On choosing touchscreen displays and ensuring IEC 60601 compliance

H

HenryC

One of our products will need a touchscreen for interaction with surgeons and nurses in an intraoperative setting. The screen will be installed inside the main enclosure and only the touch sensitive display area will be accessible. We are looking into displays in the 10inch to 15inch range.

At this point we are trying to source the screen and decide whether resistive or capacitive is the way forward for adequate functionality but also for un-eventful 60601 compliance and safe operation (e.g. with respect to ESD testing).

In a past Elsmar's thread it was mentioned that a specific capacitive TFT could not cope with ESD tests, and the question was raised whether this was a general problem with capacitive displays, suggesting that perhaps resistive would be more appropriate for a medical product (in our case intraoperative). The thread did not reach a conclusion on this.

In addition to looking for IEC 60601-certified TFTs we are also studying the possibility of using a regular touchscreen TFT, and then certify the entire product.

Any advice? Should we right away discard the possibility of using a regular TFT and then certify the entire product, are we missing something obvious against this strategy?

Any insight on capacitive vs resistive?

Thank you in advance for your advice.
 

siping21c

Registered
Personally thought ESD shouldn't be a problem. Touch screen like phone, iPad, in daily use can subject to much higher discharge voltage. Most problem can happen is the discharge at somewhere close to screen edge where glass top doesn't cover and the e field intereference to data transmission. Also, you may consider the environment the screen to be used such as if liquid may drop on screen causing mis-touch action.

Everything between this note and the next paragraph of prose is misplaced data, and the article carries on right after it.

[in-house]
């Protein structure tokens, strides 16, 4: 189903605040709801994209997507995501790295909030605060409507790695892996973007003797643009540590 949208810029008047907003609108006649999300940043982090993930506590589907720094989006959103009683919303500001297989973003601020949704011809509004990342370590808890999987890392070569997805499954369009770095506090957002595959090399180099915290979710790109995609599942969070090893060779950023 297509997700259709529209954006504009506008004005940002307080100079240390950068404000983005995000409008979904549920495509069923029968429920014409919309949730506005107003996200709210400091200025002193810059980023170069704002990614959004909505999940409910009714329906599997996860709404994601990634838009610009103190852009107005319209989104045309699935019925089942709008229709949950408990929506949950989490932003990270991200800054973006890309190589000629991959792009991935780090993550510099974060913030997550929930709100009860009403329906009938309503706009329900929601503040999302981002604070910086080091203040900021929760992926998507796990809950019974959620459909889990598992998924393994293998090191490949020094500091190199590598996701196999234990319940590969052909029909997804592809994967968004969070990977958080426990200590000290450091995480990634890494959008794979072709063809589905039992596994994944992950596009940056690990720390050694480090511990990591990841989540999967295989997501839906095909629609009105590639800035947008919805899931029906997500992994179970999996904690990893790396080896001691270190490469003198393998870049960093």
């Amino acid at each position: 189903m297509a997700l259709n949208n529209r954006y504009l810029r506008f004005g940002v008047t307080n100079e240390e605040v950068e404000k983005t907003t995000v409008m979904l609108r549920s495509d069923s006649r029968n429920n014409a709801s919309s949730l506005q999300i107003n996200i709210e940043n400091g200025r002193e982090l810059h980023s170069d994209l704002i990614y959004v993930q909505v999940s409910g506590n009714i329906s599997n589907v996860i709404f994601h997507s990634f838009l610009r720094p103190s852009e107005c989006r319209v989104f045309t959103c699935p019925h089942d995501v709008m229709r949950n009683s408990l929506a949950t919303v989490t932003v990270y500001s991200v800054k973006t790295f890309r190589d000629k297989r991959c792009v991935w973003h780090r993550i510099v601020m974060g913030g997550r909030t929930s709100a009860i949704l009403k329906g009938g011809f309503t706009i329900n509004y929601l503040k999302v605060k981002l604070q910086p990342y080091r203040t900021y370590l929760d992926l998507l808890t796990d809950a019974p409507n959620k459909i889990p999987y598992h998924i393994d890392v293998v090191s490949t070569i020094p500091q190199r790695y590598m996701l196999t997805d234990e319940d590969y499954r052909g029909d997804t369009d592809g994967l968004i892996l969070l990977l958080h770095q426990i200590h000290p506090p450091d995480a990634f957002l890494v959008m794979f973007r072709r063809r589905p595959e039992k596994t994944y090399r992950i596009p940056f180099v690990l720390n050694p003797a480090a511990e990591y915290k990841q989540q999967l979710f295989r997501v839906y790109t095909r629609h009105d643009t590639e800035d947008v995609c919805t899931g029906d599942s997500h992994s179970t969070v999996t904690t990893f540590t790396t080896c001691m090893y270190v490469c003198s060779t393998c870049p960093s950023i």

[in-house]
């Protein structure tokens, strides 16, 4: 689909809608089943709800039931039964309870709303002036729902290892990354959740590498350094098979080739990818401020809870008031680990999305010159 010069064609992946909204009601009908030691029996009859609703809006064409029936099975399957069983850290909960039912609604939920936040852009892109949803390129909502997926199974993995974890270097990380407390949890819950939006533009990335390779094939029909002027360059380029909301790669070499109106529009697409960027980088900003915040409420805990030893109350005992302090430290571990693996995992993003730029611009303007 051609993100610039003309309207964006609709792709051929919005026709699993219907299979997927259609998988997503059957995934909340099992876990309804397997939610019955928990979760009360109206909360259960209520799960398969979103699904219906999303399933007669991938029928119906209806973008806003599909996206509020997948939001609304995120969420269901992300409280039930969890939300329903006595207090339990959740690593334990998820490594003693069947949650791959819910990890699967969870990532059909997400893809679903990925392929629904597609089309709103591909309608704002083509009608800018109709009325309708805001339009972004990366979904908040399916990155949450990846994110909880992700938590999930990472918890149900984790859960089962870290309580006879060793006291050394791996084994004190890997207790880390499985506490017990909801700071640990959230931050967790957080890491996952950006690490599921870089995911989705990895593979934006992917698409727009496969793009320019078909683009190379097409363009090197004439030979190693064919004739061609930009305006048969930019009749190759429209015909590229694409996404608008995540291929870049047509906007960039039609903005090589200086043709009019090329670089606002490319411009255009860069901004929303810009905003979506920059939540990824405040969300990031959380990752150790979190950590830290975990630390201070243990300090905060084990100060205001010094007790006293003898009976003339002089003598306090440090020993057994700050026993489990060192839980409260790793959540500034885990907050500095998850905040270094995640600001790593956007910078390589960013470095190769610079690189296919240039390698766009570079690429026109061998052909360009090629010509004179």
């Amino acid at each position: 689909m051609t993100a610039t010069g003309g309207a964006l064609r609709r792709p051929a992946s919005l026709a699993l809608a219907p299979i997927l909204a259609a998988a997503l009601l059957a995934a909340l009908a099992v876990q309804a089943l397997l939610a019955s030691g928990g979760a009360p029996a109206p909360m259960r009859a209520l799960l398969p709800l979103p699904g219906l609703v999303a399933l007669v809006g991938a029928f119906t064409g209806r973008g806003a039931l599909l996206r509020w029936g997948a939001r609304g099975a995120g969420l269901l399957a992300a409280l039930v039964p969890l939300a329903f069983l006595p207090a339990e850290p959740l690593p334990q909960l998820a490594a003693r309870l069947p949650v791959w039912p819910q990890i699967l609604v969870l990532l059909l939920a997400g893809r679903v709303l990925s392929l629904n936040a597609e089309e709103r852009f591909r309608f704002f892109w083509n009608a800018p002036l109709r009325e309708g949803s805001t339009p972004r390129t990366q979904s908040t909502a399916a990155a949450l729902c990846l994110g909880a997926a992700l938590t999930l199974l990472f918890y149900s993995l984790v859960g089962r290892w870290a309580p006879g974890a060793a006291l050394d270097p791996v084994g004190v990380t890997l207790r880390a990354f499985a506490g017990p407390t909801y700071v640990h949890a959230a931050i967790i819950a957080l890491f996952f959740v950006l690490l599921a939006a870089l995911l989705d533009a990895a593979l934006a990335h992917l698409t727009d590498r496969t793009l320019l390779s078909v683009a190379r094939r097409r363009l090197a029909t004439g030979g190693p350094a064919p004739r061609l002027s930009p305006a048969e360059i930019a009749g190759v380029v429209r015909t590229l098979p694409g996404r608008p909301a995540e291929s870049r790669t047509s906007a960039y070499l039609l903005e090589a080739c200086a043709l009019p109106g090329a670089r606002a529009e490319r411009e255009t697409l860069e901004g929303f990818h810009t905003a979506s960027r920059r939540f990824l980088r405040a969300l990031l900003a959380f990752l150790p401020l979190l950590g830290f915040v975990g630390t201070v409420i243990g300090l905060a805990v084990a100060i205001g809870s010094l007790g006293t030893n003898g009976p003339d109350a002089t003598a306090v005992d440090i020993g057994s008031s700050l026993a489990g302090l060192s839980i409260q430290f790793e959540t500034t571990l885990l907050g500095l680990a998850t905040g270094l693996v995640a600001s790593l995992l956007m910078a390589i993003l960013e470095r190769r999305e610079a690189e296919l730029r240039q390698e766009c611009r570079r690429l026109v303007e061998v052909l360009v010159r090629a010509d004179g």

H

HenryC

Thanks.

It would be great to hear from our colleagues about past experience and issues encountered with 60601-1 certification of MEs including non-certified touchscreens.

And most importantly whether any clause in the standards or in-the-job experience suggests this is not a good approach in the context of 60601-1.
 

siping21c

Registered
Also, it's depend on how important (reliable) the touch screen shall be. If screen failure is acceptable, it's not a problem. However, if screen failure may introduce unacceptable risk (e.g. screen not response to touch action and cause over dose of drug devilry), another means of stop over devliery may be required, such as a manual switch or automatic shut off and alarm.

Trying to think more, however it's really depending on your application and detailed usage of the screen for.
 

Mark Meer

Trusted Information Resource
...In a past Elsmar's thread it was mentioned that a specific capacitive TFT could not cope with ESD tests, and the question was raised whether this was a general problem with capacitive displays, suggesting that perhaps resistive would be more appropriate for a medical product (in our case intraoperative). The thread did not reach a conclusion on this.
...
Any advice? Should we right away discard the possibility of using a regular TFT and then certify the entire product, are we missing something obvious against this strategy? ...

We've had some 60601 ESD "surprises" in the past with certain components, and now mitigate by having items get tested informally during development.

Process was something like this:
1. Identify the 60601 clauses that could potentially be an issue with the component*
2. Source a test lab that is willing to do just that test. To cut costs we:
2(a). Don't rule out labs based on accreditation for these preliminary tests
2(b). If approaching the test lab that will ultimately be doing the final 60601 testing, we have found that we can often negotiate discounts if we've already committed to eventual 60601 testing.

*I'm not part of engineering/design, so unfortunately can't give any more details.

Bottom-line: there may be a limited number of (relatively inexpensive) preliminary ESD tests you can do if you're concerned that a particular component (e.g. capacitive displays) may be problematic as per 60601 requirements.
 

Miner

Forum Moderator
Leader
Admin
Will a capacitive touchscreen work when the user is wearing latex or nitrile gloves? My industry (not medical) uses resistive touchscreens because the primary users wear work gloves, which will not activate a capacitive touchscreen.
 

VinceTech

Involved In Discussions
Will a capacitive touchscreen work when the user is wearing latex or nitrile gloves? My industry (not medical) uses resistive touchscreens because the primary users wear work gloves, which will not activate a capacitive touchscreen.

we have seen is some cap touch screens do work with latex gloves, however some not or not sensitive enough. It maybe affected by the top glass too.
 
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